Melahat Rafiei, Who was Central to the FBI’s Anaheim Investigation, Takes Plea Deal

The former Democratic party leader could face prison time. She hopes her record and FBI cooperation will help.

Melahat Rafiei, who was a cooperating witness for an FBI probe into a massive corruption scandal involving Anaheim and Irvine, said Wednesday evening that she’s agreed to accept a plea deal with the U.S. Attorney’s office on charges of attempted wire fraud.

She could face time in prison, though she said she’s hoping the judge will take into consideration the role she played in uncovering those broader scandals.

“I have made this painful choice by weighing my options, the most important of which was the care and custody of my son… ” Rafiei said in a statement provided to the Register. “I know this option will bring certainty, closure and a path forward.”

Rafiei was secretary for the California Democratic Party, was helping run campaigns for a number of elected officials and was a prominent consultant for the local cannabis industry until May of last year. That’s when news broke that she’d been arrested in 2019 on charges of “theft or bribery” involving federal funds related to a cannabis scheme, and that she later had been assisting the FBI with a related investigation.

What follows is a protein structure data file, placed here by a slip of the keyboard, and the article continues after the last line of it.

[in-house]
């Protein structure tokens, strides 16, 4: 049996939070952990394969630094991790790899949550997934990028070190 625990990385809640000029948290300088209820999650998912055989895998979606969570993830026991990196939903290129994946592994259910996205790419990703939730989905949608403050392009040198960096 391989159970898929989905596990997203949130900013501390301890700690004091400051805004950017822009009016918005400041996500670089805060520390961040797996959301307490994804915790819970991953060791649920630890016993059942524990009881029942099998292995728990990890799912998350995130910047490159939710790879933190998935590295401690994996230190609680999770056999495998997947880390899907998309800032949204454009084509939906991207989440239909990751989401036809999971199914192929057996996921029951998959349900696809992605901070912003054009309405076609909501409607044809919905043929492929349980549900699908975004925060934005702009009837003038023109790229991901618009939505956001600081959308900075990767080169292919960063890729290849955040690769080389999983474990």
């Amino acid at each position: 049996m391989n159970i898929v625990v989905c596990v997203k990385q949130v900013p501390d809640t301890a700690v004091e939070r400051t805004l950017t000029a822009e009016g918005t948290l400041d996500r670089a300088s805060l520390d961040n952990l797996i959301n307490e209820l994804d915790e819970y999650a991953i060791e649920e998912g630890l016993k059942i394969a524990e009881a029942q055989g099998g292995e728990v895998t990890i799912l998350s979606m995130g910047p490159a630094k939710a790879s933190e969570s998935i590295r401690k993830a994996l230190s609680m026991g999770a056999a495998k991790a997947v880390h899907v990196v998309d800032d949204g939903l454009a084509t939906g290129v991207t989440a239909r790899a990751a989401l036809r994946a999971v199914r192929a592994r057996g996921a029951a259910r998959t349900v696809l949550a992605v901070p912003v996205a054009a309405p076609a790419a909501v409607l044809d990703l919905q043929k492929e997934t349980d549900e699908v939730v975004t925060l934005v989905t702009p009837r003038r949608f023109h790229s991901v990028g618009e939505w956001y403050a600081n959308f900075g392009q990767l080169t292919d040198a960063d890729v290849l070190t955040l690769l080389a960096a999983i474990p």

That probe led to federal charges against former Anaheim Chamber of Commerce CEO Todd Ament,and the resignation of then Anaheim Mayor Harry Sidhu. At that time, the Anaheim City Council voided a $320 million deal to sell Angel Stadium to a business partnership created by the team’s owner Arte Moreno, as the release of wiretap transcripts appeared to support allegations of a self-described “cabal” of business and political leaders that had been exerting “significant influence” over how the city was run.